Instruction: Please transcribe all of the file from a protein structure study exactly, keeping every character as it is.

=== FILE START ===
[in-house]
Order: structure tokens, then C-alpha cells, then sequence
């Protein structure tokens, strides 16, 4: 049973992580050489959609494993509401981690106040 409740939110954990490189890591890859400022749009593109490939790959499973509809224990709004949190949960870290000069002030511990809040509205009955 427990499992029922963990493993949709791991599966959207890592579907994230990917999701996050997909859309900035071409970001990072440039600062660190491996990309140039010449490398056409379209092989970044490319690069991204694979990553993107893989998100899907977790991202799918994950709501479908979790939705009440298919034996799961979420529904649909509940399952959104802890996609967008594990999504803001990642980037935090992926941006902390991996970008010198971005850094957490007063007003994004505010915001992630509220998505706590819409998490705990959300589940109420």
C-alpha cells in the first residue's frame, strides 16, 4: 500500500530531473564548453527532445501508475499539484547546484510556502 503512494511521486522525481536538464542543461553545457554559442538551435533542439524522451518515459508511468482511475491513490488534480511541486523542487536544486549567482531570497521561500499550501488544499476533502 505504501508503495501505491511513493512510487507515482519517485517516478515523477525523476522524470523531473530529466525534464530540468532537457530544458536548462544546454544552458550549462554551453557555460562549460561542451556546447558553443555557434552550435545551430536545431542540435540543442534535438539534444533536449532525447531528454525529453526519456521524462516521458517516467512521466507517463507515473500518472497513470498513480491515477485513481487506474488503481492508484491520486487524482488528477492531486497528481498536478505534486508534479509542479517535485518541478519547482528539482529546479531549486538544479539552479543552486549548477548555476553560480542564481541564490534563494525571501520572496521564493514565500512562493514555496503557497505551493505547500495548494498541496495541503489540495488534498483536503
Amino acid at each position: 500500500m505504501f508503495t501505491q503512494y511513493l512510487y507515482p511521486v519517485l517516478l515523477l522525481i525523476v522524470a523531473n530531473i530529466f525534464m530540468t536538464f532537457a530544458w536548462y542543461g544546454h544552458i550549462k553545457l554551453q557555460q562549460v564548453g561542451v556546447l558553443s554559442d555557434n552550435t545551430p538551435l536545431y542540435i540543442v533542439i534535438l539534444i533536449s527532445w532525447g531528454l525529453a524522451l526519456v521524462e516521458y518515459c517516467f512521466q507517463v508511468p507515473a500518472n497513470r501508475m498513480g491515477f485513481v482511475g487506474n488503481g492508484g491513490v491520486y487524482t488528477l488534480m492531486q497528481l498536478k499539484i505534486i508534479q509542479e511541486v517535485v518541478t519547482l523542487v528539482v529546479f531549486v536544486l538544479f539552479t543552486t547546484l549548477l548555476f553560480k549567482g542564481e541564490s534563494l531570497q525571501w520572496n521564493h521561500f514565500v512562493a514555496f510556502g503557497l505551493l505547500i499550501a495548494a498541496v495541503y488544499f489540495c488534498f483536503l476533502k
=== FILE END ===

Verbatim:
[in-house]
Order: structure tokens, then C-alpha cells, then sequence
């Protein structure tokens, strides 16, 4: 049973992580050489959609494993509401981690106040 409740939110954990490189890591890859400022749009593109490939790959499973509809224990709004949190949960870290000069002030511990809040509205009955 427990499992029922963990493993949709791991599966959207890592579907994230990917999701996050997909859309900035071409970001990072440039600062660190491996990309140039010449490398056409379209092989970044490319690069991204694979990553993107893989998100899907977790991202799918994950709501479908979790939705009440298919034996799961979420529904649909509940399952959104802890996609967008594990999504803001990642980037935090992926941006902390991996970008010198971005850094957490007063007003994004505010915001992630509220998505706590819409998490705990959300589940109420």
C-alpha cells in the first residue's frame, strides 16, 4: 500500500530531473564548453527532445501508475499539484547546484510556502 503512494511521486522525481536538464542543461553545457554559442538551435533542439524522451518515459508511468482511475491513490488534480511541486523542487536544486549567482531570497521561500499550501488544499476533502 505504501508503495501505491511513493512510487507515482519517485517516478515523477525523476522524470523531473530529466525534464530540468532537457530544458536548462544546454544552458550549462554551453557555460562549460561542451556546447558553443555557434552550435545551430536545431542540435540543442534535438539534444533536449532525447531528454525529453526519456521524462516521458517516467512521466507517463507515473500518472497513470498513480491515477485513481487506474488503481492508484491520486487524482488528477492531486497528481498536478505534486508534479509542479517535485518541478519547482528539482529546479531549486538544479539552479543552486549548477548555476553560480542564481541564490534563494525571501520572496521564493514565500512562493514555496503557497505551493505547500495548494498541496495541503489540495488534498483536503
Amino acid at each position: 500500500m505504501f508503495t501505491q503512494y511513493l512510487y507515482p511521486v519517485l517516478l515523477l522525481i525523476v522524470a523531473n530531473i530529466f525534464m530540468t536538464f532537457a530544458w536548462y542543461g544546454h544552458i550549462k553545457l554551453q557555460q562549460v564548453g561542451v556546447l558553443s554559442d555557434n552550435t545551430p538551435l536545431y542540435i540543442v533542439i534535438l539534444i533536449s527532445w532525447g531528454l525529453a524522451l526519456v521524462e516521458y518515459c517516467f512521466q507517463v508511468p507515473a500518472n497513470r501508475m498513480g491515477f485513481v482511475g487506474n488503481g492508484g491513490v491520486y487524482t488528477l488534480m492531486q497528481l498536478k499539484i505534486i508534479q509542479e511541486v517535485v518541478t519547482l523542487v528539482v529546479f531549486v536544486l538544479f539552479t543552486t547546484l549548477l548555476f553560480k549567482g542564481e541564490s534563494l531570497q525571501w520572496n521564493h521561500f514565500v512562493a514555496f510556502g503557497l505551493l505547500i499550501a495548494a498541496v495541503y488544499f489540495c488534498f483536503l476533502k